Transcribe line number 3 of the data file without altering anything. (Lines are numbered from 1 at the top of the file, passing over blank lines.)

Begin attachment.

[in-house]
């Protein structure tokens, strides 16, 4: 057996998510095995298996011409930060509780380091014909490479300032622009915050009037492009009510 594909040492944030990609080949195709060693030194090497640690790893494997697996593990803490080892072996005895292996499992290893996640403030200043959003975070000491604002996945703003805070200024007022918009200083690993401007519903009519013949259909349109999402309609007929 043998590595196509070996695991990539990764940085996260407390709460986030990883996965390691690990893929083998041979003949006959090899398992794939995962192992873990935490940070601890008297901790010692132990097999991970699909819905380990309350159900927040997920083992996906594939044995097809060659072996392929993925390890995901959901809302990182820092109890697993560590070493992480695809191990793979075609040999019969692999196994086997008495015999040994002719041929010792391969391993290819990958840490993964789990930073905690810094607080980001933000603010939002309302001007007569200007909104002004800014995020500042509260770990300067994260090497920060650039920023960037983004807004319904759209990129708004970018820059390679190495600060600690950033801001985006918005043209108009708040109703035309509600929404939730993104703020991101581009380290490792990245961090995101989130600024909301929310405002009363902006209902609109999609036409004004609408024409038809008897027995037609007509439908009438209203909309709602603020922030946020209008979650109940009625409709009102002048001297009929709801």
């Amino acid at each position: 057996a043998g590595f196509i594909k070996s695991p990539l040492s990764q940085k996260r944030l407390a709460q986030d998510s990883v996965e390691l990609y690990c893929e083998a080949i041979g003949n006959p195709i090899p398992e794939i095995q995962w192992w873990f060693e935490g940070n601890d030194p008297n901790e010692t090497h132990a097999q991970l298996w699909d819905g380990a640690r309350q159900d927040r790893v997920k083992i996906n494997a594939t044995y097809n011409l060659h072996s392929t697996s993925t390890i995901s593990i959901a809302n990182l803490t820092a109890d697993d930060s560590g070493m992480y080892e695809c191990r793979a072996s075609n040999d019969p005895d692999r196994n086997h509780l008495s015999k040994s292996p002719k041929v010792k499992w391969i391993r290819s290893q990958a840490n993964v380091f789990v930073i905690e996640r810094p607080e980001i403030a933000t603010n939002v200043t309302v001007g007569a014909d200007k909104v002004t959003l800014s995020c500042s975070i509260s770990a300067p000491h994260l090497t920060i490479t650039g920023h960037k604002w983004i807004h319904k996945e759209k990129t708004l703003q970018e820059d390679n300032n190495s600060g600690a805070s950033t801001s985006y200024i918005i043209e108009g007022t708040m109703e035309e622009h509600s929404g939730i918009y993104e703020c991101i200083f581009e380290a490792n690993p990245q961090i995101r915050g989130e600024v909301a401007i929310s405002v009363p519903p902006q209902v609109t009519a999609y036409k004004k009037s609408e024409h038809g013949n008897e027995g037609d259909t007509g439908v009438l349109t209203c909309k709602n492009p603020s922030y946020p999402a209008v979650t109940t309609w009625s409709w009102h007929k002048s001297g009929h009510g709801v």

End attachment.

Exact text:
């Amino acid at each position: 057996a043998g590595f196509i594909k070996s695991p990539l040492s990764q940085k996260r944030l407390a709460q986030d998510s990883v996965e390691l990609y690990c893929e083998a080949i041979g003949n006959p195709i090899p398992e794939i095995q995962w192992w873990f060693e935490g940070n601890d030194p008297n901790e010692t090497h132990a097999q991970l298996w699909d819905g380990a640690r309350q159900d927040r790893v997920k083992i996906n494997a594939t044995y097809n011409l060659h072996s392929t697996s993925t390890i995901s593990i959901a809302n990182l803490t820092a109890d697993d930060s560590g070493m992480y080892e695809c191990r793979a072996s075609n040999d019969p005895d692999r196994n086997h509780l008495s015999k040994s292996p002719k041929v010792k499992w391969i391993r290819s290893q990958a840490n993964v380091f789990v930073i905690e996640r810094p607080e980001i403030a933000t603010n939002v200043t309302v001007g007569a014909d200007k909104v002004t959003l800014s995020c500042s975070i509260s770990a300067p000491h994260l090497t920060i490479t650039g920023h960037k604002w983004i807004h319904k996945e759209k990129t708004l703003q970018e820059d390679n300032n190495s600060g600690a805070s950033t801001s985006y200024i918005i043209e108009g007022t708040m109703e035309e622009h509600s929404g939730i918009y993104e703020c991101i200083f581009e380290a490792n690993p990245q961090i995101r915050g989130e600024v909301a401007i929310s405002v009363p519903p902006q209902v609109t009519a999609y036409k004004k009037s609408e024409h038809g013949n008897e027995g037609d259909t007509g439908v009438l349109t209203c909309k709602n492009p603020s922030y946020p999402a209008v979650t109940t309609w009625s409709w009102h007929k002048s001297g009929h009510g709801v």